Sadly, West Virginia ranks among America's worst places for wife-bashing and spouse-killing. Domestic violence hurts not just individual families, but also taints the Mountain State's culture.
As reporter Lori Kersey outlined, West Virginia had 16 murders of wives and girlfriends in 2011 -- all by killers in relationships with the victims. It was the eighth-worst rate per 100,000 population in America.
Further, on an average day, around 150 women and children are in battered women's shelters around the state, and even more get counseling, legal advice and other support.
Pam Gillenwater of the Charleston YWCA's Resolve Family Abuse Program and Tonia Thomas of the West Virginia Coalition Against Domestic Violence both lamented that observers generally hesitate to rush to the defense of brutalized women. Upon seeing an attack in progress, too many consider it a family problem and do nothing.
We think witnesses should try to help -- at least by grabbing their cell phones and dialing 911 for police aid.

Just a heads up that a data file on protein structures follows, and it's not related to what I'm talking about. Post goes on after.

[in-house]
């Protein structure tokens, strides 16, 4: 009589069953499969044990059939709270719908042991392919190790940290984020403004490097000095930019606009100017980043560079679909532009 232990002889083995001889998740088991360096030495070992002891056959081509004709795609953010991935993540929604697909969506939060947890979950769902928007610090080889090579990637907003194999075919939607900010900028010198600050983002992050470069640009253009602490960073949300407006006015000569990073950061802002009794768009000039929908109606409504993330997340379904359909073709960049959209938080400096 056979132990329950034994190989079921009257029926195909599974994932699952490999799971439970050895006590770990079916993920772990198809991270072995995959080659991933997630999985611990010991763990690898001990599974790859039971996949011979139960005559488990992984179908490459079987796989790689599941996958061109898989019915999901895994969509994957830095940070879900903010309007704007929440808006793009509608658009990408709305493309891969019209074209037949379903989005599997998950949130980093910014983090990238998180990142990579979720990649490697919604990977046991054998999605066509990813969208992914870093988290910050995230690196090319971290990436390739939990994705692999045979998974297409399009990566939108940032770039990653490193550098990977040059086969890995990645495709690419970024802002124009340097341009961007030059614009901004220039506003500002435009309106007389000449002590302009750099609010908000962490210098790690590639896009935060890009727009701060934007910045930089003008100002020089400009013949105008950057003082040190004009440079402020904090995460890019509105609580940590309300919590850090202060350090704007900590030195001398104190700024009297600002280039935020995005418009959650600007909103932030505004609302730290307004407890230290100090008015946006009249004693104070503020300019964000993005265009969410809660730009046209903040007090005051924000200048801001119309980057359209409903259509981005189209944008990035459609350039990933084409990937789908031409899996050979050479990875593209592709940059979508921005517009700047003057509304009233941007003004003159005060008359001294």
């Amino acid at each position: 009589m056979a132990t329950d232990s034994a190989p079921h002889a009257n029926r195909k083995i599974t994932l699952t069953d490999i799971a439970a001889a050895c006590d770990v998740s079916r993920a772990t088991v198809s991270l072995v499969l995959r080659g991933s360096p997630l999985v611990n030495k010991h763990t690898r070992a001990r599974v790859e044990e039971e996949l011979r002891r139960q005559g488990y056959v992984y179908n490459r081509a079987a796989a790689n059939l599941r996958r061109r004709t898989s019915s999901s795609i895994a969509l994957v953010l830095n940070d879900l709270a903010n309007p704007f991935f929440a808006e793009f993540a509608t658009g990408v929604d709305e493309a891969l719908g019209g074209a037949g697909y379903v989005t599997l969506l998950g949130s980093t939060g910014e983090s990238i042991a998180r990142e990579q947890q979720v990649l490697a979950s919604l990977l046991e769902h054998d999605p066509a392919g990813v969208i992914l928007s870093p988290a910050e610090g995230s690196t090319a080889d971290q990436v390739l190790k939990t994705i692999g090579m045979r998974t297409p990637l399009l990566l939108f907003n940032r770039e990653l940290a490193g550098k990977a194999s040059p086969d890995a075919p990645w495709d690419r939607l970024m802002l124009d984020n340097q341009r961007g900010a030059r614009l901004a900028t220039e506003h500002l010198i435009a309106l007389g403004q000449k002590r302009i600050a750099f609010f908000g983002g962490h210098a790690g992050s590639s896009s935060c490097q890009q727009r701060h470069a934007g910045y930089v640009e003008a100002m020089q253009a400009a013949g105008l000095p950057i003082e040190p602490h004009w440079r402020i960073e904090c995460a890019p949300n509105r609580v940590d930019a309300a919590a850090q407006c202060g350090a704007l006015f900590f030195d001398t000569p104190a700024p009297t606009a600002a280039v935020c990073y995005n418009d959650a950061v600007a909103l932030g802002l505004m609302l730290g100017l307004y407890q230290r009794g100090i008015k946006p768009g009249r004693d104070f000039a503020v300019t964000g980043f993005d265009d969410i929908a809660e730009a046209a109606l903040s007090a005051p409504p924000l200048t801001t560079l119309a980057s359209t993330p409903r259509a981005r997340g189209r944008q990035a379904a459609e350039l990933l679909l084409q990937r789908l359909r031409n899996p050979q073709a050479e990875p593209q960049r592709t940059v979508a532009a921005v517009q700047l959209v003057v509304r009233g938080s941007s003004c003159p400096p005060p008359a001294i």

Family anger and assaults are a curse. The home is supposed to be a sanctuary of affection, where everyone is safe. It's tragic when the home becomes the opposite. The phenomenon defies logic: Many raging men are so irrational that they kill themselves after murdering their "loved ones."
As we've said before, most men never would dream of hurting a woman or children. But it's a glaring fact that some do. It's shameful that West Virginia has a high incidence of this horror. Legislators, police, courts, counselors and others must keep up pressure in all possible ways to reduce the tragedy.